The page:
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Current Sleep Medicine Reports

, Volume 5, Issue 1, pp 1–12 | Cite as

A Human Neuroimaging Perspective on Sleep in Normative and Pathological Ageing

  • Nathan CrossEmail author
  • Nadia Gosselin
  • Thien Thanh Dang-VuEmail author
Sleep and Aging (A Spira, Section Editor)
  • 125 Downloads
Part of the following topical collections:
  1. Topical Collection on Sleep and Aging

Abstract

Purpose of Review

There is a growing body of evidence detailing how phenotypic changes in sleep with increasing age are not only associated with declining functions, but how sleep disorders may also indicate underlying pathology, particularly neurodegenerative diseases. As sleep is implicated in maintenance and protective processes within the brain, poor sleep quality may also contribute to neurodegenerative processes. This review details the neuroimaging literature surrounding age-related changes in sleep and outlines how sleep disorders are related to changes in neural integrity with advancing age.

Recent Findings

Sleep disturbance can increase the production of amyloid-β, an age-related peptide associated with Alzheimer’s disease pathology. Obstructive sleep apnoea has been implicated in exacerbating both changes that occur with both normative ageing and neurodegenerative processes in dementia. While conversion rates may differ, recent evidence suggests all patients with REM sleep behaviour disorder may eventually develop an α-synucleinopathy-related neurodegenerative disease.

Summary

Sleep is a complex behaviour and encapsulates many important processes for overall brain health. The relationship between changing features of sleep with age and neurodegeneration is highly complicated; however, human neuroimaging research provides great potential to understand these multifaceted connections.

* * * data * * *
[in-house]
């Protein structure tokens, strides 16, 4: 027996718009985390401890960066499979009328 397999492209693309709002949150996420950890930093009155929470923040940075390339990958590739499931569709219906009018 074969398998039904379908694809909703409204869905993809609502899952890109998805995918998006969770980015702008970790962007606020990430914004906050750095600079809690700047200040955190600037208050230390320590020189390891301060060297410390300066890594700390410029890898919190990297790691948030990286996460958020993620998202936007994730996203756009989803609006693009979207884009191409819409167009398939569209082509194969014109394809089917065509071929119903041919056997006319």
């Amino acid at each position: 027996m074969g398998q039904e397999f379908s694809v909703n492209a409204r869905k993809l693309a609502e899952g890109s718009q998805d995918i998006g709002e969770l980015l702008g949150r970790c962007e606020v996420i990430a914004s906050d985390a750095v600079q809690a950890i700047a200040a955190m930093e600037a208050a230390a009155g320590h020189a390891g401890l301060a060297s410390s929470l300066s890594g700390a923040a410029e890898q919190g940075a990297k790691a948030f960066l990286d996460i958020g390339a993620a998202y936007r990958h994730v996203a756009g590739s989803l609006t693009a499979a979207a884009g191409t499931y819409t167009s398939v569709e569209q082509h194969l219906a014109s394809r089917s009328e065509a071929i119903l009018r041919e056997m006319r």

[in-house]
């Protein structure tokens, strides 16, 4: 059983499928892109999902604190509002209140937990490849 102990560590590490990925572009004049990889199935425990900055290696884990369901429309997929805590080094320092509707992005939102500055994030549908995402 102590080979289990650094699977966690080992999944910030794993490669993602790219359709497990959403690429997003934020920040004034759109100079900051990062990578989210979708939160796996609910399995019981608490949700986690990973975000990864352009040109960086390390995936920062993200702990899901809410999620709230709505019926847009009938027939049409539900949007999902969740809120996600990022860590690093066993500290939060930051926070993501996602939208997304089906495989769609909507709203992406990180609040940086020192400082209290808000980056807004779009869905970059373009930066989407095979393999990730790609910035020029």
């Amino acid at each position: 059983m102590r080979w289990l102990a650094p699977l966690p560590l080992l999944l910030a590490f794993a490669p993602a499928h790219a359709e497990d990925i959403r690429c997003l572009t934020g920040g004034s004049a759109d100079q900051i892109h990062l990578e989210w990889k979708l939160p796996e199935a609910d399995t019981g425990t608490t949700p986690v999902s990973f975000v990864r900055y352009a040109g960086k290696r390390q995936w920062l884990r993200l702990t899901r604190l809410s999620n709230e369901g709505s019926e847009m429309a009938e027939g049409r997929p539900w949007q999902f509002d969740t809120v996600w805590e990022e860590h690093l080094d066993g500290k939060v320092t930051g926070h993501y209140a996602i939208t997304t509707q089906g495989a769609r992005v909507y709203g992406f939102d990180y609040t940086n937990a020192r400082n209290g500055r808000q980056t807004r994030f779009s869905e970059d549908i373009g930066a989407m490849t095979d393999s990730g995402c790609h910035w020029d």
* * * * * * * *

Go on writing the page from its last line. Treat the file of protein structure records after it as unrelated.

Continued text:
Keywords

Sleep disorders Insomnia Obstructive sleep apnoea REM sleep behaviour disorder Neurodegenerative disease Dementia 

Notes

Compliance with Ethical Standards

Conflict of Interest

Nathan Cross, Nadia Gosselin and Thien-Thanh Dang-Vu each declare no potential conflicts of interest.

Human and Animal Rights and Informed Consent

This article does not contain any studies with human or animal subjects performed by any of the authors.

References

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© Springer Nature Switzerland AG 2019

Authors and Affiliations

  1. 1.Institut Universitaire de Gériatrie de Montréal and CRIUGMCIUSSS du Centre-Sud-de-l’Île-de-MontréalMontrealCanada
  2. 2.PERFORM Centre, Center for Studies in Behavioral Neurobiology, Department of Health, Kinesiology and Applied PhysiologyConcordia UniversityMontrealCanada
  3. 3.Center for Advanced Research in Sleep Medicine, Hopital du Sacre-Coeur de MontrealCIUSSS du Nord-de-l’Île-de-MontréalMontrealCanada
  4. 4.Department of PsychologyUniversité de MontréalMontrealCanada

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